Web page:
File No. 738.3915/50.

The Minister for Foreign Affairs to the American Minister.

Liber B. No. 35.]

Mr. Minister: I have the honor to acknowledge the receipt of the courteous note No. 18 which you were pleased to address me on the 24th instant, to inform me that you had been instructed by your Government to say that [etc.].

In reply I deem it proper before all to state—regarding the assertion that the recent incident between the Dominican Republic and the Republic of Haiti may cause a rupture of relations and even acts of hostility and bloodshed—that the Dominican Government sent soldiers to the southern frontier for the sole reason that the Haitian Government had stationed strong detachments of troops in the same region for the ostensible purpose of preventing the continuance of the work of construction of a road the Dominican Government is opening on territory indisputably within its jurisdiction to facilitate the transit of the guards for the prevention of contraband; but as the Haitian Government withdrew its troops and so informed me through its minister here, the Dominican Government opportunely issued orders for the withdrawal of our troops. For this reason the Dominican Government thought that all probability of a rupture of relations must disappear and, much more, acts of hostility and bloodshed; and it is so profoundly convinced of this from the faith it puts in the declarations of cordiality and desires for peace recently made to it by the Haitian Government, that it views without alarm the actual massing of troops by said Government in localities near the frontier. For the above reason and because, at the initiative of the Government of the neighboring Republic, my Government had just accepted, in principle, that the whole frontier question be submitted to arbitration, it can not but cause surprise that the Haitian Government should ask for the good offices of the Government of your excellency.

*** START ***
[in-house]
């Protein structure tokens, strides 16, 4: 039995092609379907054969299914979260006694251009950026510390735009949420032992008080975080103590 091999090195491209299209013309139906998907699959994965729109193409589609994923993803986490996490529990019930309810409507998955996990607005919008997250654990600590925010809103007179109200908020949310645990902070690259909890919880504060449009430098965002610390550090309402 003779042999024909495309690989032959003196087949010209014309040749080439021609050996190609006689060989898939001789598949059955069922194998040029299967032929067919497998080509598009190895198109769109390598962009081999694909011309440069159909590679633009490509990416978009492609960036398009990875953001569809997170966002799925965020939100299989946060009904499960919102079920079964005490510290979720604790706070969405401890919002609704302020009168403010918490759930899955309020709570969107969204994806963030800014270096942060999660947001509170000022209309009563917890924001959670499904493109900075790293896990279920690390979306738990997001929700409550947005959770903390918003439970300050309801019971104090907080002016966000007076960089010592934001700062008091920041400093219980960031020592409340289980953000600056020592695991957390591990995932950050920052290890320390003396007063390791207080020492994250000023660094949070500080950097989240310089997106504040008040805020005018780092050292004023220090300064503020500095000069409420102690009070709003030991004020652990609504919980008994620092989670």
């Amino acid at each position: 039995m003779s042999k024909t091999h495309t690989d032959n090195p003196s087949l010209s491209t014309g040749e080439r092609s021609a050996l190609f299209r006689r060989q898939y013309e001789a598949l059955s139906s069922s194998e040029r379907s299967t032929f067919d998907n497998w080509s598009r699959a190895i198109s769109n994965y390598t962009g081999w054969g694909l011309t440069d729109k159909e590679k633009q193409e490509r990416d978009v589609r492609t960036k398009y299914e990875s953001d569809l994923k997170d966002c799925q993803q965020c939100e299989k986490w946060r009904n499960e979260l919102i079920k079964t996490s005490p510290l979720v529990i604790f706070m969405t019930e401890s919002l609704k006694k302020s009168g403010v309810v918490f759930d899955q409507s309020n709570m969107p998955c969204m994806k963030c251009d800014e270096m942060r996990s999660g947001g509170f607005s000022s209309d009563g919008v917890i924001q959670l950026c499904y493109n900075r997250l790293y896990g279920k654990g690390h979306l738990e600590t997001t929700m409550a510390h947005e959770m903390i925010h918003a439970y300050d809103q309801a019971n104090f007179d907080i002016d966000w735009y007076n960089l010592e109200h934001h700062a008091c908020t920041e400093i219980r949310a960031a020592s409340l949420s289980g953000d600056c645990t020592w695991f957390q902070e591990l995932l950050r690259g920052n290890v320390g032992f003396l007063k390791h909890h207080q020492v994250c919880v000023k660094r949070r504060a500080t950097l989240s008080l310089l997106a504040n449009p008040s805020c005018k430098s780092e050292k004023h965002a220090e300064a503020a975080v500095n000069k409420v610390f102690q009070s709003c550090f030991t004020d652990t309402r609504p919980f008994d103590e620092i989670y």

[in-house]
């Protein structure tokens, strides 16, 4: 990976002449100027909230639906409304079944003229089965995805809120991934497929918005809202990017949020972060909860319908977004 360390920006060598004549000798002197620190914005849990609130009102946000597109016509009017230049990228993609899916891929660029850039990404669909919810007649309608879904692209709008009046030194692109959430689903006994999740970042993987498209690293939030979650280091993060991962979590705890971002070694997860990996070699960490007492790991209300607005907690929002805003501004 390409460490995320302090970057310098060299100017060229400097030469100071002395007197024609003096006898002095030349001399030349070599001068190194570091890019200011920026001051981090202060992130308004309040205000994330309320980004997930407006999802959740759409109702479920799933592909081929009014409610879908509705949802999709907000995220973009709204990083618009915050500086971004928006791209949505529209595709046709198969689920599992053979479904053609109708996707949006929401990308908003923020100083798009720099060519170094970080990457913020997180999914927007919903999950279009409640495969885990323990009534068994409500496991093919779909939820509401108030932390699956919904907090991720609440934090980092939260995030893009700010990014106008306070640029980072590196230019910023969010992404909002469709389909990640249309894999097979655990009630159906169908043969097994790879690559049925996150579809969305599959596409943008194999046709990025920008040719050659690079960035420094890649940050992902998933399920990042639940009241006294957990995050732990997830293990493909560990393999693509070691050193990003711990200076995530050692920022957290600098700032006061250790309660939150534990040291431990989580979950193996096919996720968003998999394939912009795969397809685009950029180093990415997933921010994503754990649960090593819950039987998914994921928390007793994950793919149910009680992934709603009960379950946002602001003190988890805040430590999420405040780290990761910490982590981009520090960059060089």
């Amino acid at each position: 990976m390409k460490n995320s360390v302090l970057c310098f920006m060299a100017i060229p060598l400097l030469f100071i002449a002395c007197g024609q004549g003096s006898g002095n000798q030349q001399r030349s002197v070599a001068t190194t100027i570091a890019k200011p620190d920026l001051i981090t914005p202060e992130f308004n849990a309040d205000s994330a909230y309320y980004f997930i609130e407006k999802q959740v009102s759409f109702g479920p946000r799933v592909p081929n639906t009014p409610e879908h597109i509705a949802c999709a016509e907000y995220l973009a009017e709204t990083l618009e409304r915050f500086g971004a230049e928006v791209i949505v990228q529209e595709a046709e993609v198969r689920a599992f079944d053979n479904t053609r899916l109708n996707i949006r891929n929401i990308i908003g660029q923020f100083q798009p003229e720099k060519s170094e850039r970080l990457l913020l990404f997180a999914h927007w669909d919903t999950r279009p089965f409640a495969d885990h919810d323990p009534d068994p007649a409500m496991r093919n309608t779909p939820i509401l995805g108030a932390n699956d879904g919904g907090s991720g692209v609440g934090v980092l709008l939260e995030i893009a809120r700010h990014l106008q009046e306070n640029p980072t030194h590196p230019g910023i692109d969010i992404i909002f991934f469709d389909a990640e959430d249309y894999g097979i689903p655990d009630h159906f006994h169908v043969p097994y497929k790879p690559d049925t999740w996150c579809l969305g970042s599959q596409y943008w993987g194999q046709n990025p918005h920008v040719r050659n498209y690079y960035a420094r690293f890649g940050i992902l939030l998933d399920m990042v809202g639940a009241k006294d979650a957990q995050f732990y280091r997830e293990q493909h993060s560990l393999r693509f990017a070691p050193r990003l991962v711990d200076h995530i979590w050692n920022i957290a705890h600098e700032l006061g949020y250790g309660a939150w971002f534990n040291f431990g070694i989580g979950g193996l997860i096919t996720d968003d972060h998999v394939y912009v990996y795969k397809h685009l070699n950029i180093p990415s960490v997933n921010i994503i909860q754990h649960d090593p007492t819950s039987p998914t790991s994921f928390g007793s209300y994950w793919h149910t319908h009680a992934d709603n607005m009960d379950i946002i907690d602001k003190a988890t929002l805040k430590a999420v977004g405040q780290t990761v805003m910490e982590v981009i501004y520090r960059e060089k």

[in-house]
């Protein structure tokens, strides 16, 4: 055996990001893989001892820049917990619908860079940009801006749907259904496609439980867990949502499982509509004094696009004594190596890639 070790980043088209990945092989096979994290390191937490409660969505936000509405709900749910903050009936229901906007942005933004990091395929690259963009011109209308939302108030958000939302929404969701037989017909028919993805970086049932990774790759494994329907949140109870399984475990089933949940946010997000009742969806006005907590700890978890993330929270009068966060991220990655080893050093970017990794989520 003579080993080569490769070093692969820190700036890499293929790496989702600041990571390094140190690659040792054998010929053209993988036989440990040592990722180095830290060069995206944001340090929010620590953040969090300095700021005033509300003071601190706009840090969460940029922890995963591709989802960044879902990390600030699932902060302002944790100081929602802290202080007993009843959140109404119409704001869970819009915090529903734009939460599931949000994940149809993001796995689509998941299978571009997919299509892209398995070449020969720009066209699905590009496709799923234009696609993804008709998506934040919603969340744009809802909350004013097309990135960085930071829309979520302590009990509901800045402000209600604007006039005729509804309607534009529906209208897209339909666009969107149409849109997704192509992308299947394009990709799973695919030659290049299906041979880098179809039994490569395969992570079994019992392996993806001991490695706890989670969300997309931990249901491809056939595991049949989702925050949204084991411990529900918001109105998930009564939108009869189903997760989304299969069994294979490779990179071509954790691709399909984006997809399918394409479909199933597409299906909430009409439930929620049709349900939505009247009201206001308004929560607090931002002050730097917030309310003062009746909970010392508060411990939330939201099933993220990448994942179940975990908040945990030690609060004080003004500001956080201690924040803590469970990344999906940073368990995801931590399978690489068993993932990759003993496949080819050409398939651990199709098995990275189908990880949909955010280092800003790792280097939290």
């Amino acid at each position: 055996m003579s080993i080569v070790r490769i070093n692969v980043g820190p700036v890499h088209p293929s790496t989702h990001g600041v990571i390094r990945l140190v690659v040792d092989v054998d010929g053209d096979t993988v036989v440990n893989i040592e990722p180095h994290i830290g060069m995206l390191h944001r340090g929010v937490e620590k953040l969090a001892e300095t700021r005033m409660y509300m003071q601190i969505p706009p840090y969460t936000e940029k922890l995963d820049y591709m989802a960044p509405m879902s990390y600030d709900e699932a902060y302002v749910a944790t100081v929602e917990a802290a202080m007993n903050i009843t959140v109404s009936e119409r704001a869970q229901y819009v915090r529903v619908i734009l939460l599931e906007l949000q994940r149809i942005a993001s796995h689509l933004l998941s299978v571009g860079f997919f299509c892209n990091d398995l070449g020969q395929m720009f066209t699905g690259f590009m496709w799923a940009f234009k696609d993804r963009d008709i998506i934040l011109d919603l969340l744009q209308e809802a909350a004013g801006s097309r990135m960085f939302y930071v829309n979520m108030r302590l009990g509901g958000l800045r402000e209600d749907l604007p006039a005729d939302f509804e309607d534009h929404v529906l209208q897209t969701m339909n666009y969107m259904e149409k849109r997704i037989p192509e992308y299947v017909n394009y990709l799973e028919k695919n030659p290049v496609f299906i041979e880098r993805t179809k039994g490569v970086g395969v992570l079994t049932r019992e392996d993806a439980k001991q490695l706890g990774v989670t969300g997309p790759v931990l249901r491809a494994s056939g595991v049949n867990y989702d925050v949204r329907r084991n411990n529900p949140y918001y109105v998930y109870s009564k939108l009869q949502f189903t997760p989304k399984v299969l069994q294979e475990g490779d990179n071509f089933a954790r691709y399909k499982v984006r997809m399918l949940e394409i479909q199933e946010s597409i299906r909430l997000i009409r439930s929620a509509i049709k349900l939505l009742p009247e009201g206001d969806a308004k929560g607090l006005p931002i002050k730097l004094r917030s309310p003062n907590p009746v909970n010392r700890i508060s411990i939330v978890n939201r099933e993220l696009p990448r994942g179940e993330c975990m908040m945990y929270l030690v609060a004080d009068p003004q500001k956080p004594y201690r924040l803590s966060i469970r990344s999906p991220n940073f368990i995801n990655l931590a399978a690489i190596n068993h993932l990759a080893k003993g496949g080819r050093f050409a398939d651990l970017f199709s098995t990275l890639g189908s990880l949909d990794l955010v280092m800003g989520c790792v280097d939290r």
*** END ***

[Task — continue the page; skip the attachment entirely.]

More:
This surprise, however, does not lessen the feeling of gratitude with which my Government accepts the offer which your excellency [Page 157] makes in the name of your Government; since, in view of the relations of unalterable friendship which have ever united the Dominican people with the people of the United States, and of the spirit of impartiality which has always characterized the conduct of the Great Republic in similar cases, there can only come from those good offices now offered a decorous and lasting settlement for the two countries that share the dominion of this island.

I can then state to your excellency that my Government accepts those good offices with the sole reserve due to the limitations of the constitution, which is the source of all its powers, and within that limitation my Government will exhaust every effort to reach a definite solution of the now vexing problem of its frontier question.

José M. Cabral y Baez.